Abnormal potassium levels may cause symptoms such as muscle cramps or weakness, nausea, diarrhea, frequent urination, dehydration, low blood pressure, confusion, irritability, paralysis, and changes in heart rhythm.


High blood potassium levels may be caused by damage or injury to the kidneys. This prevents the kidneys from removing potassium from the blood normally. The most common cause of high potassium levels is kidney disease. Because potassium is important to heart function, patients should order this test if they have signs of high blood pressure or heart problems.

Low levels of potassium cause increased heart muscle activity, which can lead to an irregular heartbeat. Both high and low levels can lead to a heart attack in some cases.

Normal Results: 3.7 to 5.2 mEq/L

A sodium test determines the level of sodium within the blood. Sodium is both an electrolyte and mineral. It helps maintain the water (the amount of fluid inside and outside the body's cells) and electrolyte balance of the body. Sodium is also important in how nerves and muscles work. A small percentage is lost through stool and sweat.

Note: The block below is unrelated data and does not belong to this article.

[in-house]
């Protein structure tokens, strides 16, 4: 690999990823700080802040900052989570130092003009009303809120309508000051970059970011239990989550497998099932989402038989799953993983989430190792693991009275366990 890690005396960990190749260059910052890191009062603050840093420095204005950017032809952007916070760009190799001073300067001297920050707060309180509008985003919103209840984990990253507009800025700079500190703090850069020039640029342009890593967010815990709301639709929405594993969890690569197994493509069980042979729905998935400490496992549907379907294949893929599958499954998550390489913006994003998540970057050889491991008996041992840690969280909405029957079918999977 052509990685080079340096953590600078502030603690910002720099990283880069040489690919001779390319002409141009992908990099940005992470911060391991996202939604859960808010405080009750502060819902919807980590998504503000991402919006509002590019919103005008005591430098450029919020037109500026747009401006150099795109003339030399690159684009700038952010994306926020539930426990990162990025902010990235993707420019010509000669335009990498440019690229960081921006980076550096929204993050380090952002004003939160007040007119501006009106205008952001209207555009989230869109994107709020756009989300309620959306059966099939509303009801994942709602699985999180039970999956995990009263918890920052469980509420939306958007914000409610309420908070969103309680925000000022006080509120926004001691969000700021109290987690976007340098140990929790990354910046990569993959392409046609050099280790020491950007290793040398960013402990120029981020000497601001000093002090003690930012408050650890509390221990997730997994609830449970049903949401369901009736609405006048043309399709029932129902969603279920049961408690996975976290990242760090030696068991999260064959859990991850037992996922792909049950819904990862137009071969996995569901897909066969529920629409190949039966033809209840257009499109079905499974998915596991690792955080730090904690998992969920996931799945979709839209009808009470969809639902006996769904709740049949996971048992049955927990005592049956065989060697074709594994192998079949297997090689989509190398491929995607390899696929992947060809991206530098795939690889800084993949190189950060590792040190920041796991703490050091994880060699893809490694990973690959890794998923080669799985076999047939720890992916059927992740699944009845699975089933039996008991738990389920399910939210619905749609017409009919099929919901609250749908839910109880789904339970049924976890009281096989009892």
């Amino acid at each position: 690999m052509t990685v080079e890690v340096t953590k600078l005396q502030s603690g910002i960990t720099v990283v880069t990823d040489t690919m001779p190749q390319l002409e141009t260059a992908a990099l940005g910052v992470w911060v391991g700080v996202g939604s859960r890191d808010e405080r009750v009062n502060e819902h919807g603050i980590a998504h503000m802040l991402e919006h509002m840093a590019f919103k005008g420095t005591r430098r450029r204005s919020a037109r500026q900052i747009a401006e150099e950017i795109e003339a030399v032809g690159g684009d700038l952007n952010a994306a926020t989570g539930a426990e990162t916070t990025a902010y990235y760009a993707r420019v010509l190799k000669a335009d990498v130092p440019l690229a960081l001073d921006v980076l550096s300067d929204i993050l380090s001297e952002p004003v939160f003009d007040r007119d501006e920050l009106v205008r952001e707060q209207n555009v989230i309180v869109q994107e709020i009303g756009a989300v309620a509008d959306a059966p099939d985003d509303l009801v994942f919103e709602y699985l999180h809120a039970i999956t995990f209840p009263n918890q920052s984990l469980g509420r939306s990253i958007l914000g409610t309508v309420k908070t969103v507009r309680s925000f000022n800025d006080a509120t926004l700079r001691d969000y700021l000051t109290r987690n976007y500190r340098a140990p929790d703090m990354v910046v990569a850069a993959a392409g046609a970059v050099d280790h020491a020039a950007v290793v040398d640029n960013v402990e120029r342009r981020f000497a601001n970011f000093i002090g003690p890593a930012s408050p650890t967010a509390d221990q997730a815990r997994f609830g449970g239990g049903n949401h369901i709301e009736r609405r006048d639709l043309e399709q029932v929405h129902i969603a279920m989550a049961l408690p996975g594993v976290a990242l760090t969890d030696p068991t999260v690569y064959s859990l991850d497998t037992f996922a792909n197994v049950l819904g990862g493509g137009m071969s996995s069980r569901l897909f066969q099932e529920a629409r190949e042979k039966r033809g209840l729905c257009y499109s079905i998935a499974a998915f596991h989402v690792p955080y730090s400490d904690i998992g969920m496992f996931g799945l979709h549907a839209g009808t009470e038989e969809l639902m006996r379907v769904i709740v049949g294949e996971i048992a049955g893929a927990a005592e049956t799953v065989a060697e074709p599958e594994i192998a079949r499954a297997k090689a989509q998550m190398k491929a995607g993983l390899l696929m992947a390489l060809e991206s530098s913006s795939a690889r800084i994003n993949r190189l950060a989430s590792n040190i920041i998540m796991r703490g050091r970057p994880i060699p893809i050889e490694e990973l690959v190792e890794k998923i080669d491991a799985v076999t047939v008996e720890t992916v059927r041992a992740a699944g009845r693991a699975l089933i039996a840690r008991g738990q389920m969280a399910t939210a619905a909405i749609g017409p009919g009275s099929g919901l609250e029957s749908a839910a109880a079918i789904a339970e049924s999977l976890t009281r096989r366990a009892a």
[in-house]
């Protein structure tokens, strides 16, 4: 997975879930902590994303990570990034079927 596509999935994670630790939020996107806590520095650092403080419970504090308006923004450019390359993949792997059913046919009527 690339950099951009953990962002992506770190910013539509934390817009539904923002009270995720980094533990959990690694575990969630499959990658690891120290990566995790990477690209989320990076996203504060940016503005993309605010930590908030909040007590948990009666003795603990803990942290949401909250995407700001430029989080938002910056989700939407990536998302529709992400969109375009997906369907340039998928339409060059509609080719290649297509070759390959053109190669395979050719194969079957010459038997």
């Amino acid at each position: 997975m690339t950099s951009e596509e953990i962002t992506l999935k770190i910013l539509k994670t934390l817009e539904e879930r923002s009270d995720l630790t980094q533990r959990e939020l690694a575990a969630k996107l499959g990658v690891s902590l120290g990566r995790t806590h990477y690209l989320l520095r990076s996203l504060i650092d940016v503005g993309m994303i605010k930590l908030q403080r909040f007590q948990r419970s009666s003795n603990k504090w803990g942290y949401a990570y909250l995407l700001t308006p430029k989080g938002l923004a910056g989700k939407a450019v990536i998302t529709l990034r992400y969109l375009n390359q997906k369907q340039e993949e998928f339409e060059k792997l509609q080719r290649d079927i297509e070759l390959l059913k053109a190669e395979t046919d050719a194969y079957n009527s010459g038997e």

Normal Results: 135 to 145 mEq/L

For greater-than-normal sodium levels:
High levels of sodium can increase the chance of high blood pressure. 


If your total body water is low, high sodium levels may be due to fluid loss from excessive sweating, diarrhea, use of diuretics or burns.

If your total body water is normal, high sodium levels may be due diabetes insipidus or too little of the hormone vasopressin.

If your total body water is high, high sodium levels may indicate hyperaldosteronism, Cushing syndrome, or a diet that's too high in salt or sodium bicarbonate.

For lower-than-normal sodium levels:
Low total body water and sodium levels may be due to dehydration, vomiting, diarrhea, over diuresis, or ketonuria.

Near-normal total body water and low sodium levels may indicate SIADH, too much of the hormone vasopressin, hypothyroidism, or Addison's disease.

An increase in total body water and low sodium levels may indicate congestive heart failure, nephrotic syndrome or other kidney disease, or cirrhosis of the liver.


Kidney - Renal Panel